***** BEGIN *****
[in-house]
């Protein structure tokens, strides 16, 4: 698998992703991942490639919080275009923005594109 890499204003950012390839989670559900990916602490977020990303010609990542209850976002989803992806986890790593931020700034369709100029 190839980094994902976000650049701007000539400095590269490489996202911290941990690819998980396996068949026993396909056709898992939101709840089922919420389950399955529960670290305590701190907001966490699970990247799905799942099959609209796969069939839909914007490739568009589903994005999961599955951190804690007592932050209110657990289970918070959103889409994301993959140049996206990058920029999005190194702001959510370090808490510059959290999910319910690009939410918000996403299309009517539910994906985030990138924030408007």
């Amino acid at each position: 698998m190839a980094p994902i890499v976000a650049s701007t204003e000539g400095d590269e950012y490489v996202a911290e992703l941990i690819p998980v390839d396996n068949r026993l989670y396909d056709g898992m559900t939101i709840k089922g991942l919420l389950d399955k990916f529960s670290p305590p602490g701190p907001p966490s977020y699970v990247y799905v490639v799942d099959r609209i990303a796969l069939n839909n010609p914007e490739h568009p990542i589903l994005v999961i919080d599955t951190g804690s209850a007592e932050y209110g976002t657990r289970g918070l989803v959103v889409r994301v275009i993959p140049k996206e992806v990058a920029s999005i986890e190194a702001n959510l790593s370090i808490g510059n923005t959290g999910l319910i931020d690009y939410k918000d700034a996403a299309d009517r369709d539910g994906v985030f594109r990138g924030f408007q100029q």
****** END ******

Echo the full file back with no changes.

[in-house]
């Protein structure tokens, strides 16, 4: 698998992703991942490639919080275009923005594109 890499204003950012390839989670559900990916602490977020990303010609990542209850976002989803992806986890790593931020700034369709100029 190839980094994902976000650049701007000539400095590269490489996202911290941990690819998980396996068949026993396909056709898992939101709840089922919420389950399955529960670290305590701190907001966490699970990247799905799942099959609209796969069939839909914007490739568009589903994005999961599955951190804690007592932050209110657990289970918070959103889409994301993959140049996206990058920029999005190194702001959510370090808490510059959290999910319910690009939410918000996403299309009517539910994906985030990138924030408007």
């Amino acid at each position: 698998m190839a980094p994902i890499v976000a650049s701007t204003e000539g400095d590269e950012y490489v996202a911290e992703l941990i690819p998980v390839d396996n068949r026993l989670y396909d056709g898992m559900t939101i709840k089922g991942l919420l389950d399955k990916f529960s670290p305590p602490g701190p907001p966490s977020y699970v990247y799905v490639v799942d099959r609209i990303a796969l069939n839909n010609p914007e490739h568009p990542i589903l994005v999961i919080d599955t951190g804690s209850a007592e932050y209110g976002t657990r289970g918070l989803v959103v889409r994301v275009i993959p140049k996206e992806v990058a920029s999005i986890e190194a702001n959510l790593s370090i808490g510059n923005t959290g999910l319910i931020d690009y939410k918000d700034a996403a299309d009517r369709d539910g994906v985030f594109r990138g924030f408007q100029q």